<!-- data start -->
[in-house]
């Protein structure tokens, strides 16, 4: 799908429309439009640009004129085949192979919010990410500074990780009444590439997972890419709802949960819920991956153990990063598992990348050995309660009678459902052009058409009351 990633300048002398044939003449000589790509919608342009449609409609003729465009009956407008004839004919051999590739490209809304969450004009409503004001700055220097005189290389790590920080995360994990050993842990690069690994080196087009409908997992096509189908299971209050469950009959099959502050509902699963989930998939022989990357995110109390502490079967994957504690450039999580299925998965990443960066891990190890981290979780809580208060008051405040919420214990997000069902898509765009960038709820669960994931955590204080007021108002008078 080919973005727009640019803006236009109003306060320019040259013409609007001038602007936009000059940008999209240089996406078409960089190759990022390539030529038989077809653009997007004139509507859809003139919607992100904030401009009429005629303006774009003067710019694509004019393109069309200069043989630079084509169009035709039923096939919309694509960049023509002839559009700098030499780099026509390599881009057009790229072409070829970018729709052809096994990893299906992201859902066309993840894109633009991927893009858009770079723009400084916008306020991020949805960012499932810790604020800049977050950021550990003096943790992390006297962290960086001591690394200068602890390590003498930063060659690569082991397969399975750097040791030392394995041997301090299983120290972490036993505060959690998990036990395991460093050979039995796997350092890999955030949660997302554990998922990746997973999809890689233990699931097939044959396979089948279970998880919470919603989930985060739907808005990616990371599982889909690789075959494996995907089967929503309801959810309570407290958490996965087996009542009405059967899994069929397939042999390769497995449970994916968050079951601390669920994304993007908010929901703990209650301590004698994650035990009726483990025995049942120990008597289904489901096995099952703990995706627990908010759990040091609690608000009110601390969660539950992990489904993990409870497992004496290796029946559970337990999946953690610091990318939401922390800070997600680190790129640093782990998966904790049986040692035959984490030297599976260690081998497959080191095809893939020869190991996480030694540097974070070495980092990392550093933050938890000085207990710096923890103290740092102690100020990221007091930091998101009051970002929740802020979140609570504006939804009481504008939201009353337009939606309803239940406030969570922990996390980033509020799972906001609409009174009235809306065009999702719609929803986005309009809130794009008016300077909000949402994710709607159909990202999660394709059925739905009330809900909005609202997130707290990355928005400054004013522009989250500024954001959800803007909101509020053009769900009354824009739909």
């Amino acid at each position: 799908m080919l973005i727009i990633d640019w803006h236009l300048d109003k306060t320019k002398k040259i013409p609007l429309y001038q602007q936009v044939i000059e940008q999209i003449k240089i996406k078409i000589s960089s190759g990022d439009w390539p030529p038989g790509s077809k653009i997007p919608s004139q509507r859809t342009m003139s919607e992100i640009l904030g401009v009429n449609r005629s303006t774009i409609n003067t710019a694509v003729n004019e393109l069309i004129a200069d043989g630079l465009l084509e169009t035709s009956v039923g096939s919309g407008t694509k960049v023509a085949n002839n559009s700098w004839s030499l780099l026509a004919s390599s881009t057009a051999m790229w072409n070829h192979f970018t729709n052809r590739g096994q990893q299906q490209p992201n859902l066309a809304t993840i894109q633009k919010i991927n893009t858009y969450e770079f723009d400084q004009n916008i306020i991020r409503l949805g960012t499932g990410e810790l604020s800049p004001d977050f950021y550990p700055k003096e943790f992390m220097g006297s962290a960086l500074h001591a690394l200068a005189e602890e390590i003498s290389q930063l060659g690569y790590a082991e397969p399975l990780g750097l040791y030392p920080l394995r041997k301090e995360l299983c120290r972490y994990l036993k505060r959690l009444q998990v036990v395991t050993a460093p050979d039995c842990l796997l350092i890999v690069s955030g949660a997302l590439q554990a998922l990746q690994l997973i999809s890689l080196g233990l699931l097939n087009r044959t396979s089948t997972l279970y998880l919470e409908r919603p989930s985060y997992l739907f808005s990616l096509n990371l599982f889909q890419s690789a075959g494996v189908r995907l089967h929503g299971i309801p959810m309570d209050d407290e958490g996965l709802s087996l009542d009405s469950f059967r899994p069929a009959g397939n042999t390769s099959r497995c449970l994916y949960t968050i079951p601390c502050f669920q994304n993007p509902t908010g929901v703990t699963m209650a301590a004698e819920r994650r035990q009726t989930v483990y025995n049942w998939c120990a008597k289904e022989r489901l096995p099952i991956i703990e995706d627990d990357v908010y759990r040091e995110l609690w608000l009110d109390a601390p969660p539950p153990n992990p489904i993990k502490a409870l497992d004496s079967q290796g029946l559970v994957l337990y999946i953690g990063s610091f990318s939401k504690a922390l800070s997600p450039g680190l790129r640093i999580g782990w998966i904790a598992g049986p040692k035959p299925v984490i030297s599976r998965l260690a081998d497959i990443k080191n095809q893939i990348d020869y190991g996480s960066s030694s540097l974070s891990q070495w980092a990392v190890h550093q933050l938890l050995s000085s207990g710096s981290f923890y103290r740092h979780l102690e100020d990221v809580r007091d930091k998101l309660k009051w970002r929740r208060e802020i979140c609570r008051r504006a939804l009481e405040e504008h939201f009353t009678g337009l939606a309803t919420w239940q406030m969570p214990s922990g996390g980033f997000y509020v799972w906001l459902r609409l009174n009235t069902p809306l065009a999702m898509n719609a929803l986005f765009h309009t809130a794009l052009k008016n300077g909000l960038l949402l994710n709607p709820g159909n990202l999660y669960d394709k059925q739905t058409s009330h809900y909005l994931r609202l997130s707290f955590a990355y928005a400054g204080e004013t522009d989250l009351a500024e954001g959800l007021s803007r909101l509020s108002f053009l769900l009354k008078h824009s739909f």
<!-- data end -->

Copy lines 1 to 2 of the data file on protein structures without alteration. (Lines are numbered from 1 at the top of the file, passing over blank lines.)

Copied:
[in-house]
């Protein structure tokens, strides 16, 4: 799908429309439009640009004129085949192979919010990410500074990780009444590439997972890419709802949960819920991956153990990063598992990348050995309660009678459902052009058409009351 990633300048002398044939003449000589790509919608342009449609409609003729465009009956407008004839004919051999590739490209809304969450004009409503004001700055220097005189290389790590920080995360994990050993842990690069690994080196087009409908997992096509189908299971209050469950009959099959502050509902699963989930998939022989990357995110109390502490079967994957504690450039999580299925998965990443960066891990190890981290979780809580208060008051405040919420214990997000069902898509765009960038709820669960994931955590204080007021108002008078 080919973005727009640019803006236009109003306060320019040259013409609007001038602007936009000059940008999209240089996406078409960089190759990022390539030529038989077809653009997007004139509507859809003139919607992100904030401009009429005629303006774009003067710019694509004019393109069309200069043989630079084509169009035709039923096939919309694509960049023509002839559009700098030499780099026509390599881009057009790229072409070829970018729709052809096994990893299906992201859902066309993840894109633009991927893009858009770079723009400084916008306020991020949805960012499932810790604020800049977050950021550990003096943790992390006297962290960086001591690394200068602890390590003498930063060659690569082991397969399975750097040791030392394995041997301090299983120290972490036993505060959690998990036990395991460093050979039995796997350092890999955030949660997302554990998922990746997973999809890689233990699931097939044959396979089948279970998880919470919603989930985060739907808005990616990371599982889909690789075959494996995907089967929503309801959810309570407290958490996965087996009542009405059967899994069929397939042999390769497995449970994916968050079951601390669920994304993007908010929901703990209650301590004698994650035990009726483990025995049942120990008597289904489901096995099952703990995706627990908010759990040091609690608000009110601390969660539950992990489904993990409870497992004496290796029946559970337990999946953690610091990318939401922390800070997600680190790129640093782990998966904790049986040692035959984490030297599976260690081998497959080191095809893939020869190991996480030694540097974070070495980092990392550093933050938890000085207990710096923890103290740092102690100020990221007091930091998101009051970002929740802020979140609570504006939804009481504008939201009353337009939606309803239940406030969570922990996390980033509020799972906001609409009174009235809306065009999702719609929803986005309009809130794009008016300077909000949402994710709607159909990202999660394709059925739905009330809900909005609202997130707290990355928005400054004013522009989250500024954001959800803007909101509020053009769900009354824009739909």